If you’ve been following my posts, you know that during sabbatical I’ve been visiting various worshiping communities on Sundays. Last week I went to a church near my home, but today I went to the church closest to where we live. Wellspring Church, also known as the First Samoan Congregational Christian Church, happens to be a church in my denomination, the United Church of Christ. I see it most days when I’m out walking “The Loop” along Piner Creek in Santa Rosa. I’ve visited Wellspring before – for their Car Wash fundraiser to support their youth group camping trip, for a meeting of the wider church, and to have a one-on-one conversation with Pastor Eddie Sunia.
This morning I walked over to attend the 10:15 a.m. service. I entered the worship space as people were being invited to greet each other. There were warm handshakes and smiles and hugs all around. O’omai Sunia, Pastor Eddie’s wife, recognized me and said how glad she was to see me.
Worship begain with praise music led by six song leaders with the words projected on a screen behind them. The whole service, including hymns, prayers, and sermon, was bilingual, Samoan and English. At one point, I was overcome with emotion. “I’m praising God in Samoan,” I thought to myself. I was also impressed – it takes a lot of effort and intention to create a truly bilingual worship service.
Pastor Eddie preached on Acts 3: 1-10. In Samoan, “Acts” is Galuega. Before the sermon, the congregation read the scripture responsively, alternating passages between pastor and people, first in Samoan and then in English. It’s the story of Peter and John entering the temple (malumalu) at 3:00 in the afternoon. There they encountered a man who could not walk and was begging at the gate called “Beautiful” (Matagofie). Pastor Eddie focused on verse 6: “Then Peter said, ‘Silver or gold I do not have, but what I do have I give you. In the name of Jesus Christ of Nazareth, walk.”
The sermon caused me to reflect on this passage from Acts. We learn that the man at the gate had been unable to walk since his birth. We also learn that he was carried to the gate everyday, where it says “he was put to beg from those going into the temple courts.” I tried to imagine what it would be like to live one’s entire life as a beggar. I wondered whether it was an act of compassion that some people carried him there, or was it an act of exploitation. Perhaps he was forced to beg and gave the proceeds to those who carried him. The important thing is that this man knew only one way of being in the world. He was disabled. He begged for money at the same gate every day of his life.
When Peter and John came to the temple that day, the man asked them for money. The text says, “Peter looked straight at him, as did John.” How often do we look away from those who make us uncomfortable, but they looked at him, straight at him. They saw him. Then, the text says, Peter said, “Look at us!” A human connection was being made where there had previously been a fixed transaction. The man looked at them, expecting to get something. Peter had no money, so he gave the man something unexpected, a name, the name of Jesus Christ of Nazareth, and a command to walk.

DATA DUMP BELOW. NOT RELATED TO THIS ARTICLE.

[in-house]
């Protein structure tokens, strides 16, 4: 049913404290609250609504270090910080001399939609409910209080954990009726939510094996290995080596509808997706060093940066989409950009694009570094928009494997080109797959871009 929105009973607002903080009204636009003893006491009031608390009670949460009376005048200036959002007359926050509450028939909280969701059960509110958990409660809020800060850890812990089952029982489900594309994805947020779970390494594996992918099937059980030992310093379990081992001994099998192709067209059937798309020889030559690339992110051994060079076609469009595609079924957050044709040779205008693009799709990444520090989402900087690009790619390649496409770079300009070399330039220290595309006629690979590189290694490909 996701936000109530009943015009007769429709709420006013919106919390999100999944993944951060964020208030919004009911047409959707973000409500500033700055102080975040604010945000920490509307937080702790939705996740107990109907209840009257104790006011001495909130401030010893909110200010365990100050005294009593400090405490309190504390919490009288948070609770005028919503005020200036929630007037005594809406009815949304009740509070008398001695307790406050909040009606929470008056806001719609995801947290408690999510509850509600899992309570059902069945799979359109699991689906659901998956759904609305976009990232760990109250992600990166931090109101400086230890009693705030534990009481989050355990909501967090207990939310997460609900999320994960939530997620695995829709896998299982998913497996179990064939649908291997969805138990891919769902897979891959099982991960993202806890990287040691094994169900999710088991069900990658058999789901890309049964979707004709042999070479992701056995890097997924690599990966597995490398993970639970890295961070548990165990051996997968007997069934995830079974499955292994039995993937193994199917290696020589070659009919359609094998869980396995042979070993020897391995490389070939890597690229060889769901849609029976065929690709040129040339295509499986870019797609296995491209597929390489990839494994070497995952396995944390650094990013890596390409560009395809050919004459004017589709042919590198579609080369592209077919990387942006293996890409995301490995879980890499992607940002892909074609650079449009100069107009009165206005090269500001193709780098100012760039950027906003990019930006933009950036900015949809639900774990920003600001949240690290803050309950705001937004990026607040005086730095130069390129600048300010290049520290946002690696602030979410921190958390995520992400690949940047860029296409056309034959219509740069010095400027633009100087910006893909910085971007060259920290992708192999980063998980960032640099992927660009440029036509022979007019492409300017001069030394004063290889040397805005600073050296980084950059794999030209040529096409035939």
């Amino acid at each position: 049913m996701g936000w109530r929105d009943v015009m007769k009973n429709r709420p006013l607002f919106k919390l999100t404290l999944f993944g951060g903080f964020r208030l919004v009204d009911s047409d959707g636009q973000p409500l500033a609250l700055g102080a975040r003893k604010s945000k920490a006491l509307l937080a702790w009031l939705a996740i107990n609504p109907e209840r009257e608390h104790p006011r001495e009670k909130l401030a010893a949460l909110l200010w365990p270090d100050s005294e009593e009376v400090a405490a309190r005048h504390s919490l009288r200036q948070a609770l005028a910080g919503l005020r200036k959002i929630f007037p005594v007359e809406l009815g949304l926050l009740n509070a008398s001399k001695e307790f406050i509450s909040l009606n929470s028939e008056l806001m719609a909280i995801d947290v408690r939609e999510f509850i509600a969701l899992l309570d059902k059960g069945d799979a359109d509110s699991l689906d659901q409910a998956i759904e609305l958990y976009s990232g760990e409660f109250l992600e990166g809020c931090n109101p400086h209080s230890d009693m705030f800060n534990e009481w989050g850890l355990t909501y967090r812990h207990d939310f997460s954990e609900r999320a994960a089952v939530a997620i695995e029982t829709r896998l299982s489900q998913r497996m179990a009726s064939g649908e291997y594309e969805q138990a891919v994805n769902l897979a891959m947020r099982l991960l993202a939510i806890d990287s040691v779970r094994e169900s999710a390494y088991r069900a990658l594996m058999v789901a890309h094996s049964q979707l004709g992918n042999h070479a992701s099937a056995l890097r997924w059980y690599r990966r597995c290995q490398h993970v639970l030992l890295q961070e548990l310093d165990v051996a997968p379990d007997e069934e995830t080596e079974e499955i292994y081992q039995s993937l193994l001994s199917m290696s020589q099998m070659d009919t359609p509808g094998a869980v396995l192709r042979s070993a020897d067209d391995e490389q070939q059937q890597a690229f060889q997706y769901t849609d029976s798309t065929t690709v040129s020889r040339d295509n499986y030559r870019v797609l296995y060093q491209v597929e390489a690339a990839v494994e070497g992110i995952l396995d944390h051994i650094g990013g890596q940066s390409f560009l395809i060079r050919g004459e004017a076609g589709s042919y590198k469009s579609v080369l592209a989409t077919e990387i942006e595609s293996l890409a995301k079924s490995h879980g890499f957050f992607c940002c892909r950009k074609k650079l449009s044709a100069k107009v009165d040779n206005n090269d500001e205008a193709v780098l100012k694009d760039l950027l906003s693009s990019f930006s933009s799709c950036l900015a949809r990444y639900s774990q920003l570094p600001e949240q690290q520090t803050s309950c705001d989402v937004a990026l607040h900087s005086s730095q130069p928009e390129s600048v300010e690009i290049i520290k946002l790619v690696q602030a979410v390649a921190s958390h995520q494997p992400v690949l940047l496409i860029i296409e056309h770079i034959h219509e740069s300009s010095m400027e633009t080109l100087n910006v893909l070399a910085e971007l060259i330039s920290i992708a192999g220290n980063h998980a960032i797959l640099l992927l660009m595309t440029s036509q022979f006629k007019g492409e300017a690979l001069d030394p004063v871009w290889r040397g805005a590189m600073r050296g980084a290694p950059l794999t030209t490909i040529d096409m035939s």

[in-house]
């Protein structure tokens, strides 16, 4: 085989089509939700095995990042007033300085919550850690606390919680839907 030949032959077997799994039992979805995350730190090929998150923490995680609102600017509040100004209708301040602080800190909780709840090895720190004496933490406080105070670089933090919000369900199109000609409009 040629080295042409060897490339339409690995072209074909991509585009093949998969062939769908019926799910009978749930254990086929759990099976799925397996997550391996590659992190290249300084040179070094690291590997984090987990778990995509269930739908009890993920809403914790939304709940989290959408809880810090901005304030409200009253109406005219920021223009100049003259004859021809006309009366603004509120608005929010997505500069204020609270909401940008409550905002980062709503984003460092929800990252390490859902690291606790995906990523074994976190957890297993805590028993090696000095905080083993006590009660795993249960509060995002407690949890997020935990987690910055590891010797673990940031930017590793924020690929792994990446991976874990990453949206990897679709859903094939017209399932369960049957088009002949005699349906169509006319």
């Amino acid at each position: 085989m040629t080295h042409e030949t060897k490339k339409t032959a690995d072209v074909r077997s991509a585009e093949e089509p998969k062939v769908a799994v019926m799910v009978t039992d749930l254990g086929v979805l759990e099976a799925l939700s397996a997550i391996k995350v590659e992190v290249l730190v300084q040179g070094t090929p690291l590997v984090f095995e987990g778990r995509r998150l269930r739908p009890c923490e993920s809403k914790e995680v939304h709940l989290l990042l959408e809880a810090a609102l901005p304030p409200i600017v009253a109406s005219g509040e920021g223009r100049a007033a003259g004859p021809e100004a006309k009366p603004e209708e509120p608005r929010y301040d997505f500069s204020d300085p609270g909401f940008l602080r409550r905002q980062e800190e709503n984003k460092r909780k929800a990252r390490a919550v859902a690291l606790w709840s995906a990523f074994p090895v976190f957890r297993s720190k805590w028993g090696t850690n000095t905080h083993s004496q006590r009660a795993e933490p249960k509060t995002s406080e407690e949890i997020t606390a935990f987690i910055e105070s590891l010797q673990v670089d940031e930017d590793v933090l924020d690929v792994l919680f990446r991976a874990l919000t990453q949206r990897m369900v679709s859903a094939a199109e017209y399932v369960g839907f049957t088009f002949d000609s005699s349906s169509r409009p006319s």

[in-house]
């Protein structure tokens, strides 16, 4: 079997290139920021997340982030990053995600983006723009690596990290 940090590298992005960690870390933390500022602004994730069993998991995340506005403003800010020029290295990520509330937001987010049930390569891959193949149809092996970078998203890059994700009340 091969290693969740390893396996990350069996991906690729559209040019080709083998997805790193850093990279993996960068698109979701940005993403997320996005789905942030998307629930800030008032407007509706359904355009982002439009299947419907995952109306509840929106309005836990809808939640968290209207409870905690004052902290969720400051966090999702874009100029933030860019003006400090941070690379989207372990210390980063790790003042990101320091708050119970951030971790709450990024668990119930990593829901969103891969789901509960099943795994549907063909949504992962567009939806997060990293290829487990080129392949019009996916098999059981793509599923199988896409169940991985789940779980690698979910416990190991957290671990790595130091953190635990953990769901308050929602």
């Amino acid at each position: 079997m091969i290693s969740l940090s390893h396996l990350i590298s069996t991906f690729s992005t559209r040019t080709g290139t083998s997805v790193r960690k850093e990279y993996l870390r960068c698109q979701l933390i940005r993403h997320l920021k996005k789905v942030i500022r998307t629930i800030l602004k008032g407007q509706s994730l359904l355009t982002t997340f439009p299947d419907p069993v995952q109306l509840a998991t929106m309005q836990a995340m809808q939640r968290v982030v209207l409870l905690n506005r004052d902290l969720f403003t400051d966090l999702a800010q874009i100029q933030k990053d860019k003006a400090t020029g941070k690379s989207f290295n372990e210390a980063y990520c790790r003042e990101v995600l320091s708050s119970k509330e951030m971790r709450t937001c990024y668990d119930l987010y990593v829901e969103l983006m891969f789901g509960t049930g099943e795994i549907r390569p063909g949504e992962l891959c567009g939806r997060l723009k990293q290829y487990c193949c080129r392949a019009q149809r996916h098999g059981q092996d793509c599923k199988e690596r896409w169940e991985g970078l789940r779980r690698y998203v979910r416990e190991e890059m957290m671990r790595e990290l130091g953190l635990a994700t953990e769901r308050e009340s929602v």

Our modern sensibility tends to be offended by stories like this. Disabilities aren’t cured with a word. And yet what was the purpose of this story in the life of the early church? It was to show, in Pastor Eddie’s words, that “the name of Jesus has more power than silver and gold” (O le Mana o le suafa o Iesu Keriso). Silver and gold are the currency of the empire, of the status quo, and they have the power to keep lame beggars in their place. But the power of Jesus’ name (le suafa o Iesu Keriso) has the power to transform lives.
If the man was indeed being exploited, placed at the gate to the temple to beg, those who carried him there would not have been pleased to hear that “he jumped to his feet and began to walk. Then he went with them into the temple courts, walking and jumping, and praising God.” The name of Jesus disrupts expectations and settled circumstances, making new relationships possible. The point of this story is not “if you have enough faith God will heal you.” The point of this story is Jesus’ name has power to disrupt and transform.
Awash in the sound of Samoan singing, I left worship feeling blessed, blessed by Pastor Eddie and O’omai, blessed by a word of transformation, and blessed by a community of faith within a short walk from my front door.